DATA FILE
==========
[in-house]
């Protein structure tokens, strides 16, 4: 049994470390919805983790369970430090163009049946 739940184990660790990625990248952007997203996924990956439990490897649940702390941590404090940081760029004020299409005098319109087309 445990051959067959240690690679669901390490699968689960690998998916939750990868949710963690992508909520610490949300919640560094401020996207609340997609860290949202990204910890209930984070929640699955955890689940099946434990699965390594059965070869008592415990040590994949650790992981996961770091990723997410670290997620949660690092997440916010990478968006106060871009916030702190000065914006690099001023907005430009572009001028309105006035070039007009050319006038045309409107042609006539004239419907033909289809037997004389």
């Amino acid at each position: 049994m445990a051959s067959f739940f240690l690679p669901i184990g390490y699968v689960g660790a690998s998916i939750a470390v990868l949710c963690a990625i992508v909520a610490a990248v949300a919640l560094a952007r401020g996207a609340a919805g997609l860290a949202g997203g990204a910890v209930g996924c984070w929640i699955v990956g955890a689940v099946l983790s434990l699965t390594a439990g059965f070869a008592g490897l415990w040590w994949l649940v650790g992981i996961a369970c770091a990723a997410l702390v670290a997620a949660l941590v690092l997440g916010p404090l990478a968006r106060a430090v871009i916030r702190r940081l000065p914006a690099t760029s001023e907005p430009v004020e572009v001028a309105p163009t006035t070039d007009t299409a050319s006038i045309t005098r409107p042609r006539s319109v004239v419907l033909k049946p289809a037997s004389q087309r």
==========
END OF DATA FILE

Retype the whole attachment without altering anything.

[in-house]
């Protein structure tokens, strides 16, 4: 049994470390919805983790369970430090163009049946 739940184990660790990625990248952007997203996924990956439990490897649940702390941590404090940081760029004020299409005098319109087309 445990051959067959240690690679669901390490699968689960690998998916939750990868949710963690992508909520610490949300919640560094401020996207609340997609860290949202990204910890209930984070929640699955955890689940099946434990699965390594059965070869008592415990040590994949650790992981996961770091990723997410670290997620949660690092997440916010990478968006106060871009916030702190000065914006690099001023907005430009572009001028309105006035070039007009050319006038045309409107042609006539004239419907033909289809037997004389």
């Amino acid at each position: 049994m445990a051959s067959f739940f240690l690679p669901i184990g390490y699968v689960g660790a690998s998916i939750a470390v990868l949710c963690a990625i992508v909520a610490a990248v949300a919640l560094a952007r401020g996207a609340a919805g997609l860290a949202g997203g990204a910890v209930g996924c984070w929640i699955v990956g955890a689940v099946l983790s434990l699965t390594a439990g059965f070869a008592g490897l415990w040590w994949l649940v650790g992981i996961a369970c770091a990723a997410l702390v670290a997620a949660l941590v690092l997440g916010p404090l990478a968006r106060a430090v871009i916030r702190r940081l000065p914006a690099t760029s001023e907005p430009v004020e572009v001028a309105p163009t006035t070039d007009t299409a050319s006038i045309t005098r409107p042609r006539s319109v004239v419907l033909k049946p289809a037997s004389q087309r």